Sometime after the groundhog event I decided that having a little nitroglycerine around could be handy, and decided to try to make some.

I contacted Mike and Roger. I did not have chemistry in high school, but both of them had. Roger's dad taught chemistry at the high school, and Roger had access to the chemistry lab. He pilfered some nitric acid, sulfuric acid, glycerin, and a 500 ml flask.

He had read up on the proper procedure somewhere. I forget the recipe. However, as I recall, you mixed the two acids together in the bottom of the flask. You then gently poured in the glycerin on top of the acid. You then gently mixed the concoction. This all took place in our cellar at the farm.

They helped, but I was the mixer.

When I started stirring the glycerin into the acid it started changing color and bubbling a little bit. I am not sure what I expected, but I got scared and ran out of the cellar. We (i.e., I) hadn't really thought it through.

Mom had several hundred quarts of canned goods in glass jars along with various other commodities in the cellar. After several minutes I took a peak in the cellar, and the mixture had turned a dirty brown.

I realized that we had to get it out of the cellar, and we drew straws to see who would carry it out.

I lost.

I got a very large towel, gently wrapped it around the flask, and carried it out into the back yard as gently as possible. I remember wrapping the towel under the flask and getting my fingers under the towel. Trying to set it down gently and getting my fingers from underneath without shaking the liquid was difficult, especially since I was doing my own share of shaking.

After getting it sat down and the towel removed, there was still the problem of determining whether or not we had made nitro, how sensitive it was, and how powerful.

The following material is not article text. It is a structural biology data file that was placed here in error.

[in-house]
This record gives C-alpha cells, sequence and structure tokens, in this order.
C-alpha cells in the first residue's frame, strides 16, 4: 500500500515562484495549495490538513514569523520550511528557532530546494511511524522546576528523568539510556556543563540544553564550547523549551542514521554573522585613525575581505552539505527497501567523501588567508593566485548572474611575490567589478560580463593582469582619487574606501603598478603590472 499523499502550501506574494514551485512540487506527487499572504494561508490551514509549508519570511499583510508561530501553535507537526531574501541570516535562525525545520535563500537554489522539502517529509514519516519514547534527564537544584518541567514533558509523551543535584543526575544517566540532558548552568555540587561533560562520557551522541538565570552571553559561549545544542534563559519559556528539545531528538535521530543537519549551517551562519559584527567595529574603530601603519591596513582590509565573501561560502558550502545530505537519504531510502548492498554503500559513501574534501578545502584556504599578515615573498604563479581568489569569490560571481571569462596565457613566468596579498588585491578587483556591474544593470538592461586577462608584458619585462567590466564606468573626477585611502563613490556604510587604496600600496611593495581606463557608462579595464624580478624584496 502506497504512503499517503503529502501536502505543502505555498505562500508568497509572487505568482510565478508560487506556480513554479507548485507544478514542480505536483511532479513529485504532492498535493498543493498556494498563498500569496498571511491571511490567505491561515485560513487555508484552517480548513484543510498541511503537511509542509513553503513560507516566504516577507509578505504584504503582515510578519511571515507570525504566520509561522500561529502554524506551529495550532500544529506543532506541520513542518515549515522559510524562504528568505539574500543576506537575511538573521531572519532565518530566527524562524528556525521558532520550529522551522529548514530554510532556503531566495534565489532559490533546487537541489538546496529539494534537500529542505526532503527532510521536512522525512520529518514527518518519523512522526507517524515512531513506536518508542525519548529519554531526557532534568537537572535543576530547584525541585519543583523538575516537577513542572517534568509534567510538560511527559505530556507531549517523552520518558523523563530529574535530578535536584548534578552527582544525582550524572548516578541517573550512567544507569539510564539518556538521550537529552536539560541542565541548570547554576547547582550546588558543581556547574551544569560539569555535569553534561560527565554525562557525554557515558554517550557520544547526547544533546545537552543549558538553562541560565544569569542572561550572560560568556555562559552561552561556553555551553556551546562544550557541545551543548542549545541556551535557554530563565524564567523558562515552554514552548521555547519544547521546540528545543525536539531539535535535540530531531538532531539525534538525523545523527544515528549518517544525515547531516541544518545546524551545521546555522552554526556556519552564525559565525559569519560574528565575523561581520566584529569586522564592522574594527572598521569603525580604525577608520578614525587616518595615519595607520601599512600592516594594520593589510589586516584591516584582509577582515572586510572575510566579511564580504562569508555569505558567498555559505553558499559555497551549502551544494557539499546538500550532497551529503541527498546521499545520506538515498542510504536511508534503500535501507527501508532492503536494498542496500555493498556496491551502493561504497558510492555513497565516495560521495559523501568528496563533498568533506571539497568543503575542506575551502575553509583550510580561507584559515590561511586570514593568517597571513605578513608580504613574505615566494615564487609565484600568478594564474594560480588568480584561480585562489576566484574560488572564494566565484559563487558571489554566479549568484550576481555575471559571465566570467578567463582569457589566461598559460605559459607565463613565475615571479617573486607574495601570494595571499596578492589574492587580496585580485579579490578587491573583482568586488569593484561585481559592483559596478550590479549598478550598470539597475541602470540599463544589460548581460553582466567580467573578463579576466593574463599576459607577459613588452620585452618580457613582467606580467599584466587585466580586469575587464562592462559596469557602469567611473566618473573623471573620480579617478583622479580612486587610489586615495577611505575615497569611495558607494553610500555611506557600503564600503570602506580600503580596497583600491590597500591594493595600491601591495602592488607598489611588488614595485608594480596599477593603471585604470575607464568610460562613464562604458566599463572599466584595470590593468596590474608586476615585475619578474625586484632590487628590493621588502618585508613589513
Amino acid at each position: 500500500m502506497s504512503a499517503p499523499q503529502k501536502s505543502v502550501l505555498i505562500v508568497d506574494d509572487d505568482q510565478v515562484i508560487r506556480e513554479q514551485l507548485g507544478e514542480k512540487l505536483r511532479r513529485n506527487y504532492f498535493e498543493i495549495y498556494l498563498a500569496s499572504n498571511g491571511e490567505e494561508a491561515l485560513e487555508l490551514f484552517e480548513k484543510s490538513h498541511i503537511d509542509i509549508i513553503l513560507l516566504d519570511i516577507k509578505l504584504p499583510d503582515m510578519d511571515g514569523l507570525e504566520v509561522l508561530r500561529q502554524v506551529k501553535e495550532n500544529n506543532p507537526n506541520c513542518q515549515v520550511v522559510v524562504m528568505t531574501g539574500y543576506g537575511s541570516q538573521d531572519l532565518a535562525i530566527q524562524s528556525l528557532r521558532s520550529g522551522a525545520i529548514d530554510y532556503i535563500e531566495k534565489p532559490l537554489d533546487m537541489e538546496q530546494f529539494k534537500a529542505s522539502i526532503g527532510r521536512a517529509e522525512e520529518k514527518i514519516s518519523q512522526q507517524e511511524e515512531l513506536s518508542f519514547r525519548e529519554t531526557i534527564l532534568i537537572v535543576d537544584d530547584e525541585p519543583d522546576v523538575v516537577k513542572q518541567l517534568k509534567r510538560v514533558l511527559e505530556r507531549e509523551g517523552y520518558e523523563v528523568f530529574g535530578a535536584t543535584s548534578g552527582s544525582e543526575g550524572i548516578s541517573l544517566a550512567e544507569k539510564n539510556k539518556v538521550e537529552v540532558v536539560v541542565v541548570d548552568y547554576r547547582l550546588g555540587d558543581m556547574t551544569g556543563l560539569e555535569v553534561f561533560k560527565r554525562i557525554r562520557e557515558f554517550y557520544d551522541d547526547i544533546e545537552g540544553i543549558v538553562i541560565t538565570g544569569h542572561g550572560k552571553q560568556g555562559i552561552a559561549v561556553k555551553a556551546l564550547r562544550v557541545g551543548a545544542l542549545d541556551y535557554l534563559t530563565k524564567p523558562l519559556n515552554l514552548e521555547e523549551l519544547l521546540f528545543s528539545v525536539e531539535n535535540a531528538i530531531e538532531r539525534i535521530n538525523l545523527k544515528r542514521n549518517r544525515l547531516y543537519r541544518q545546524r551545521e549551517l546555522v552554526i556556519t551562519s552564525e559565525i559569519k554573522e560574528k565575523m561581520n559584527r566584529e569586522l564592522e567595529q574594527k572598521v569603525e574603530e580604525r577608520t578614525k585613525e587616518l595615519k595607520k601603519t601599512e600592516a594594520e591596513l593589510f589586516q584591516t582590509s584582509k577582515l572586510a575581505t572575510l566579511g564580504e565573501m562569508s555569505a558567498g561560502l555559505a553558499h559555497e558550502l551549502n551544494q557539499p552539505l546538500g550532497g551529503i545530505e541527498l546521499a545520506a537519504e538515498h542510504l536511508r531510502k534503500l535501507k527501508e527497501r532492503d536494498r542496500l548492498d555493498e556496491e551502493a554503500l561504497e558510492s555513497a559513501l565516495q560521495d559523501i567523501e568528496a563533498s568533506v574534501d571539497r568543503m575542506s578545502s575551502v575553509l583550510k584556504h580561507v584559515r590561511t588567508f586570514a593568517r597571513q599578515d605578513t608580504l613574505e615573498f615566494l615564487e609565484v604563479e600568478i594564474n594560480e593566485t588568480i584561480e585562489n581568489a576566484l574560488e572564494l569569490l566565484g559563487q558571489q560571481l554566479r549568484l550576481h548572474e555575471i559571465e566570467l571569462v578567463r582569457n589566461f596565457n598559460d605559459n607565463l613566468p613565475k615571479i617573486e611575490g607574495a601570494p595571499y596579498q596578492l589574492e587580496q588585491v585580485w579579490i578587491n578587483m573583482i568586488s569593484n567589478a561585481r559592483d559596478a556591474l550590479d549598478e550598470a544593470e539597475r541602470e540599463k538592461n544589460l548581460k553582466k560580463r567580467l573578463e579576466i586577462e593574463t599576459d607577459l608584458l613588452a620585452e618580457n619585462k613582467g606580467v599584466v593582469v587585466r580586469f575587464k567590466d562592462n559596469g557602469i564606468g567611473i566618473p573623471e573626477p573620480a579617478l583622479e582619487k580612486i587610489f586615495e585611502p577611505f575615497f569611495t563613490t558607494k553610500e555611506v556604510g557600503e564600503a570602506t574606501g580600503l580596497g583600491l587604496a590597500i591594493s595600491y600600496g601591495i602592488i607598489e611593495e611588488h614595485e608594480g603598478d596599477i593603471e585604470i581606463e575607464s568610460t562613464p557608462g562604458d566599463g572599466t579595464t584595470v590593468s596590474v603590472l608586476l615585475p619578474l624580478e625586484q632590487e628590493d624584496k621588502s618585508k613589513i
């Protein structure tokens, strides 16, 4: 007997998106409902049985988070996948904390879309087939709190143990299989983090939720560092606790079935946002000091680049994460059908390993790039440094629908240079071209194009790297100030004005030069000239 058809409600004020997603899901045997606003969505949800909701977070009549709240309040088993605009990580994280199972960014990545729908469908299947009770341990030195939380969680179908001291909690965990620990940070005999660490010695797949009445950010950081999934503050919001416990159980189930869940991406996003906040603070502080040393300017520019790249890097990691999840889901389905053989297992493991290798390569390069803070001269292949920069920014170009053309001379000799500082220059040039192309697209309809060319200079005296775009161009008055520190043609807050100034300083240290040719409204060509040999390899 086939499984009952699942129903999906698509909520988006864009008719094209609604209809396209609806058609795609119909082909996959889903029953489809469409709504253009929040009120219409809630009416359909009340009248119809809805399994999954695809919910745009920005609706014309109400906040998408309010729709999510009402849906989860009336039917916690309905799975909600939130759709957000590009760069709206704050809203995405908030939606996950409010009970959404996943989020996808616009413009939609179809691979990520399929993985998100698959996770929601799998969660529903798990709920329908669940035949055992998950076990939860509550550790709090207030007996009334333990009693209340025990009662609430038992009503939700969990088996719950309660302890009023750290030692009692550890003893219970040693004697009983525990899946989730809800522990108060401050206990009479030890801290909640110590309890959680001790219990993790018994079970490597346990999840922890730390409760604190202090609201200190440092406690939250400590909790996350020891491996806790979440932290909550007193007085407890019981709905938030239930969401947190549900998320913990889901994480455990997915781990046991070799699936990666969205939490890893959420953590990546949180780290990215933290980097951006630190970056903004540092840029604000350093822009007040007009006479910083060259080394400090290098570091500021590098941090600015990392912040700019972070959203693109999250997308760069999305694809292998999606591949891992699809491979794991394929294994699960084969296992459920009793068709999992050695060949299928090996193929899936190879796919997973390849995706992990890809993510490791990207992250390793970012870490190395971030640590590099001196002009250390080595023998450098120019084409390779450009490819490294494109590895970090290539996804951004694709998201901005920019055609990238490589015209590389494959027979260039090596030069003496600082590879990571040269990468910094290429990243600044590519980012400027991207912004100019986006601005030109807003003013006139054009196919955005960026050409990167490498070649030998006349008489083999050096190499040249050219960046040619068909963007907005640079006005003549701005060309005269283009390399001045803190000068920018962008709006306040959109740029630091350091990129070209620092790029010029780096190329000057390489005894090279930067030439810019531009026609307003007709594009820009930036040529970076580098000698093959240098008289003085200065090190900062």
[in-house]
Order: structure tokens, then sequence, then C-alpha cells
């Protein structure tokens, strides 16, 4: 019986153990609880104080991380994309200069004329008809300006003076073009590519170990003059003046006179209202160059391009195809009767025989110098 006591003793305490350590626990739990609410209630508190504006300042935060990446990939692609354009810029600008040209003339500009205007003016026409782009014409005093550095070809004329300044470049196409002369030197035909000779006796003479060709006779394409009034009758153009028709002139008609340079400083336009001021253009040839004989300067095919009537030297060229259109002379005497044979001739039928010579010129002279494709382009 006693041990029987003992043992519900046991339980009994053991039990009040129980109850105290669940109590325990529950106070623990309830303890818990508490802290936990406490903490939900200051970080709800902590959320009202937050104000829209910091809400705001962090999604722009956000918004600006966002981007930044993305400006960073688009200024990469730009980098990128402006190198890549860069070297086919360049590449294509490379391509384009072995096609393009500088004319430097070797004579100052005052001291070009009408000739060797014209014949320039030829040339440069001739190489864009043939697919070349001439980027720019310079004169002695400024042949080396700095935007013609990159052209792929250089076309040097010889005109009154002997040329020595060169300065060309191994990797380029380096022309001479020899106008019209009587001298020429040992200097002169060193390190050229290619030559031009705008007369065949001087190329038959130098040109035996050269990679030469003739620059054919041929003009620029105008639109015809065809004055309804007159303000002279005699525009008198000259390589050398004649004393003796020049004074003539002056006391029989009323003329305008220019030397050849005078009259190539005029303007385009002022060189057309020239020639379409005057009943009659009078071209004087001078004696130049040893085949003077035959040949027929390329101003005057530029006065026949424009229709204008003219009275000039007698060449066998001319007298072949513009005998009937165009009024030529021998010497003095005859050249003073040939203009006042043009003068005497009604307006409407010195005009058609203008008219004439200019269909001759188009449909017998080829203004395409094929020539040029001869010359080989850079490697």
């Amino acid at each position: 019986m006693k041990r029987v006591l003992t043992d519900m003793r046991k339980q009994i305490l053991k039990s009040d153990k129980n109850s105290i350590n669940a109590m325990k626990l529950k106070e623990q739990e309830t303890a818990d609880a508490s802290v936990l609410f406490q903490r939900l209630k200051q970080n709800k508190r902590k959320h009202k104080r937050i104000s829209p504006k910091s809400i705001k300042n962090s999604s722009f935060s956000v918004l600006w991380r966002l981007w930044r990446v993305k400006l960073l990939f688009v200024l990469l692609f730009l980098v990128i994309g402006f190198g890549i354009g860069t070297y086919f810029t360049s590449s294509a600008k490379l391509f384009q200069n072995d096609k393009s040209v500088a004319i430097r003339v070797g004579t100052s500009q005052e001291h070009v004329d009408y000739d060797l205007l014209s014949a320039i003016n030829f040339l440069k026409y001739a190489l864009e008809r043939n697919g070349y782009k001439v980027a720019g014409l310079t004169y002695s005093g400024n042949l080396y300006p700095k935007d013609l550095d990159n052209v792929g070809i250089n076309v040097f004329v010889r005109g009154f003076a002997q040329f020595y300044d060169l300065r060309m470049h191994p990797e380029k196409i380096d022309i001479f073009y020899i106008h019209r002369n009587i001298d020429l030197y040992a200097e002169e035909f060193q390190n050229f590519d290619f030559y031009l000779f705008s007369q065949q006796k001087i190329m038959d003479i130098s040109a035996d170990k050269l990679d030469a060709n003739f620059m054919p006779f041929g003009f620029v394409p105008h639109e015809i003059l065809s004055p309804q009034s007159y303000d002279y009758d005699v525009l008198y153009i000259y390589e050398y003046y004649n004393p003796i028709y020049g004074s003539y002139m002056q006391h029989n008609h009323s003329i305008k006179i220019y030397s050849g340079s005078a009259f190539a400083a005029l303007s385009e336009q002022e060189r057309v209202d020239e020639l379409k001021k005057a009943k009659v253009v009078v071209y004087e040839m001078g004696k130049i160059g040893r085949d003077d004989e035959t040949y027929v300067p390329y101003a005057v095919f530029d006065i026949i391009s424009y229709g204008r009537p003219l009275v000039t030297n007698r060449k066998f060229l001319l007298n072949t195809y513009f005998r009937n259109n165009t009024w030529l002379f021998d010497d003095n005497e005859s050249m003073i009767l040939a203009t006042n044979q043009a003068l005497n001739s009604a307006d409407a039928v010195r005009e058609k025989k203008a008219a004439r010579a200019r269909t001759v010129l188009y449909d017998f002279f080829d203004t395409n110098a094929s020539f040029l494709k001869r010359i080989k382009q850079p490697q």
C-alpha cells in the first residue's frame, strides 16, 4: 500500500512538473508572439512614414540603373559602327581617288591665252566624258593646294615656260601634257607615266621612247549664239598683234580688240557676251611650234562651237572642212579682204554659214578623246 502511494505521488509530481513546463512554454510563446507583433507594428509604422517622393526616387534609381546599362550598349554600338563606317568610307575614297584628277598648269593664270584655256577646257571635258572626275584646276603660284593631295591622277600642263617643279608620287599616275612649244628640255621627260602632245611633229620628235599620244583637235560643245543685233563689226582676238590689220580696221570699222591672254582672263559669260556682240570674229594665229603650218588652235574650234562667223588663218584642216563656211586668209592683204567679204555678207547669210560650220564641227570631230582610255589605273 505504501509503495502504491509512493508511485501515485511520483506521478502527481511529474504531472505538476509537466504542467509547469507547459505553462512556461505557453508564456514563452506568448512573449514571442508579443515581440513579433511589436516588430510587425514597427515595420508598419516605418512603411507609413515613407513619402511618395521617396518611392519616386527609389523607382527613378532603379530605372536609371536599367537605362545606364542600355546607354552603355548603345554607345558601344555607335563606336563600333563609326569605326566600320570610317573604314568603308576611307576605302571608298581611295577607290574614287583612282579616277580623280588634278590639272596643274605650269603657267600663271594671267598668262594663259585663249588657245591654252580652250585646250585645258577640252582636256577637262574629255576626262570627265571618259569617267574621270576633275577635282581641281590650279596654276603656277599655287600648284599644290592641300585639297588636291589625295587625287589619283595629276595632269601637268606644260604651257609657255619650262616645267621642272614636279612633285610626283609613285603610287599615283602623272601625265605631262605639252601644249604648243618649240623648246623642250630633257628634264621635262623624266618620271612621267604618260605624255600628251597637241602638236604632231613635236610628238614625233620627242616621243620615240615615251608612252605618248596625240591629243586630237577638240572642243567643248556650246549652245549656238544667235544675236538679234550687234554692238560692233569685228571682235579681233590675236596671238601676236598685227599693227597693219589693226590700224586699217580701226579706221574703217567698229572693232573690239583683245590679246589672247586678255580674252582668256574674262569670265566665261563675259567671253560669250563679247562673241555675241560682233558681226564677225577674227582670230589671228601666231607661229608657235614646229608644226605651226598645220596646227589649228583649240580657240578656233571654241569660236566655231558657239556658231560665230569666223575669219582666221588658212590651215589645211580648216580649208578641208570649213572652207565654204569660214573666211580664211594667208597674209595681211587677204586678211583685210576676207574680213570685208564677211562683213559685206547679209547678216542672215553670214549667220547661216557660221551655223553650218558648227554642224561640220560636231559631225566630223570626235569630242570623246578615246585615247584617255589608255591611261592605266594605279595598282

I got Dad's 12-gauge Browning and took a shot from about forty yards. The No. 4 magnum shot did a good job of disintegrating the flask and contents.

No. 4 magnum shot did a good job of breaking the flask, and the highly acedic contents did a good job of killing the grass. We were left with some broken glass and a two foot circle of smoking dead grass.

The Dodge

In 1950, Dad traded the one-and-a-half ton Chevy truck for a half ton Dodge pickup. I started driving it immediately and got my license on December 24, 1952 (twelve days after I was sixteen years old).

It was really nice to have a vehicle I could take courting. It had a few drawbacks. Dad would take a cow to market at Parkersburg about every Saturday in the Fall and he wouldn't get home until five or six o'clock.

The truck would be covered with cow manure, and I would have a date at about seven o'clock. I would pull the truck to the pond bank and throw a few buckets of water on it to clean it up as best I could. There was no time to take the cattle rack off. It would wash off the worst of it, but would not get rid of the odor.

I would pick up Norma McCoy and take her to the Mt. Zion Drive-In. Trucks had to park on the back row. Best we could do was roll down the windows, hope for the prevailing wind (it usually blew from west to east, which was from the front of the truck toward the back), and suffer through it. Sometimes Mike or someone else would invite us to sit in their car and watch the movie.


I learned that I could backfire the truck by turning off the ignition for a few seconds, and then turning it back on. If I timed it right the muffler would fill with unburned gasoline vapors, and turning the ignition back on would light it off, making a loud backfire.

One afternoon I was driving around the Mt. Zion Ridge toward Grantsville and came over the rise just beyond "Pop" Gun's house. I looked ahead maybe 100 yards and saw Carroll Offutt standing by his car along the side of the road in front of their house.

I turned off the ignition and turned it back on just as I got to him, and it made a huge backfire. What I hadn't seen was that his dad, hidden from me by the car, had a wheel off and had his head under the fender working on a break line.

When I backfired the Dodge Carroll's dad lunged upwards and "rabbit punched" himself on the back of his neck, and fell like a beef.

I had slowed down to laugh at Carroll when his dad rolled to his feet, and I went out of sight with his dad shaking his fist at me. I had to quit backfiring it a few days later after apparently obtaining an optimum mixture and blowing the entire exhaust system clean off of the truck.